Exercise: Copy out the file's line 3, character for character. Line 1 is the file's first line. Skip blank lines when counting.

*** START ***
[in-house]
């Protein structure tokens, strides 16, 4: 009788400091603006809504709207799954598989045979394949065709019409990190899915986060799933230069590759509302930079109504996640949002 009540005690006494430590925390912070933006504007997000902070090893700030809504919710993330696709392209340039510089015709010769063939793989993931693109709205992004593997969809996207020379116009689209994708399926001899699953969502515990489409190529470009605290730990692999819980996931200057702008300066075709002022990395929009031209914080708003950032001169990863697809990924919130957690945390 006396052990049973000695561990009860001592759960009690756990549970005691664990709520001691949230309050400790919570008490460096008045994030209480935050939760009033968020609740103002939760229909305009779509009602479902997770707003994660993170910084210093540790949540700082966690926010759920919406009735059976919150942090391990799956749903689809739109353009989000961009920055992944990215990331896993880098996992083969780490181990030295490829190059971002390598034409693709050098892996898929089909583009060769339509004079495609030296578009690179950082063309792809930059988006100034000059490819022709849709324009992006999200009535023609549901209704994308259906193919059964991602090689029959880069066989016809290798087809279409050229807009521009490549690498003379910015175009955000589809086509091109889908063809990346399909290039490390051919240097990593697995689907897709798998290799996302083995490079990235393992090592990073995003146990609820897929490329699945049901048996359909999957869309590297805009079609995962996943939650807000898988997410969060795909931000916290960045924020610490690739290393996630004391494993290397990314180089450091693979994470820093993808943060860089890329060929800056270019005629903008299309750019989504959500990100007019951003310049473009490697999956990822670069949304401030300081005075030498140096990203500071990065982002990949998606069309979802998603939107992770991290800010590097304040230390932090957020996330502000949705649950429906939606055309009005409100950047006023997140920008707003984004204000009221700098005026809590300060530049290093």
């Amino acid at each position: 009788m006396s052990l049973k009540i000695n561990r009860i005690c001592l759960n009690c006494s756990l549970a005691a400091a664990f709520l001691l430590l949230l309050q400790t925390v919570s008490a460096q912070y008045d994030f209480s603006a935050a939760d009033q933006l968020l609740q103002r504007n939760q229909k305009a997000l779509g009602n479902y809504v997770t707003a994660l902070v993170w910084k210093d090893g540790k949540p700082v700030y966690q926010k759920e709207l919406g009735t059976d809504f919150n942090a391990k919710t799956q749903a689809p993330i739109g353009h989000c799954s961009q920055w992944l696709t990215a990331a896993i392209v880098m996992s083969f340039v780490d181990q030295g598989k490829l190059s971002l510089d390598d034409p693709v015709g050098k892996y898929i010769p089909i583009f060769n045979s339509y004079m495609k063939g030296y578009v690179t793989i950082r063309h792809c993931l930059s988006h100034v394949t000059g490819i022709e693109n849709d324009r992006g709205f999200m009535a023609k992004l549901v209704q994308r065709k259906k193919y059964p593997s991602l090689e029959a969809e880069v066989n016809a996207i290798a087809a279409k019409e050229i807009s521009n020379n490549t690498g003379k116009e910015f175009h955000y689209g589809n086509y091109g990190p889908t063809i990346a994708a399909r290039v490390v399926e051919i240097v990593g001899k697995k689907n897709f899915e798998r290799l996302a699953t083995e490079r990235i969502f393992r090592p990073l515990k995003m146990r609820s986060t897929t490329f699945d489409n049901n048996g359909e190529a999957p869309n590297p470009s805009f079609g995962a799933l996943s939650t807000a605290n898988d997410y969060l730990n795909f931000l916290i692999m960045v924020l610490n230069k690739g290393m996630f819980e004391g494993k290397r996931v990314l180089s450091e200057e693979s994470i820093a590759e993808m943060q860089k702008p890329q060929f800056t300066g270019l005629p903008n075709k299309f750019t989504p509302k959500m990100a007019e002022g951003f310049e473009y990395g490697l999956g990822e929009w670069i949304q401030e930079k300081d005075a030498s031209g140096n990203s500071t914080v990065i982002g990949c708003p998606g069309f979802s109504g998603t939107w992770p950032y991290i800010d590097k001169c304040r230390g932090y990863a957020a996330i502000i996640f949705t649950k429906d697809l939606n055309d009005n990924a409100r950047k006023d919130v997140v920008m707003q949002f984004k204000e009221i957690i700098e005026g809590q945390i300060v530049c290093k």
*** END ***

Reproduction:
């Amino acid at each position: 009788m006396s052990l049973k009540i000695n561990r009860i005690c001592l759960n009690c006494s756990l549970a005691a400091a664990f709520l001691l430590l949230l309050q400790t925390v919570s008490a460096q912070y008045d994030f209480s603006a935050a939760d009033q933006l968020l609740q103002r504007n939760q229909k305009a997000l779509g009602n479902y809504v997770t707003a994660l902070v993170w910084k210093d090893g540790k949540p700082v700030y966690q926010k759920e709207l919406g009735t059976d809504f919150n942090a391990k919710t799956q749903a689809p993330i739109g353009h989000c799954s961009q920055w992944l696709t990215a990331a896993i392209v880098m996992s083969f340039v780490d181990q030295g598989k490829l190059s971002l510089d390598d034409p693709v015709g050098k892996y898929i010769p089909i583009f060769n045979s339509y004079m495609k063939g030296y578009v690179t793989i950082r063309h792809c993931l930059s988006h100034v394949t000059g490819i022709e693109n849709d324009r992006g709205f999200m009535a023609k992004l549901v209704q994308r065709k259906k193919y059964p593997s991602l090689e029959a969809e880069v066989n016809a996207i290798a087809a279409k019409e050229i807009s521009n020379n490549t690498g003379k116009e910015f175009h955000y689209g589809n086509y091109g990190p889908t063809i990346a994708a399909r290039v490390v399926e051919i240097v990593g001899k697995k689907n897709f899915e798998r290799l996302a699953t083995e490079r990235i969502f393992r090592p990073l515990k995003m146990r609820s986060t897929t490329f699945d489409n049901n048996g359909e190529a999957p869309n590297p470009s805009f079609g995962a799933l996943s939650t807000a605290n898988d997410y969060l730990n795909f931000l916290i692999m960045v924020l610490n230069k690739g290393m996630f819980e004391g494993k290397r996931v990314l180089s450091e200057e693979s994470i820093a590759e993808m943060q860089k702008p890329q060929f800056t300066g270019l005629p903008n075709k299309f750019t989504p509302k959500m990100a007019e002022g951003f310049e473009y990395g490697l999956g990822e929009w670069i949304q401030e930079k300081d005075a030498s031209g140096n990203s500071t914080v990065i982002g990949c708003p998606g069309f979802s109504g998603t939107w992770p950032y991290i800010d590097k001169c304040r230390g932090y990863a957020a996330i502000i996640f949705t649950k429906d697809l939606n055309d009005n990924a409100r950047k006023d919130v997140v920008m707003q949002f984004k204000e009221i957690i700098e005026g809590q945390i300060v530049c290093k």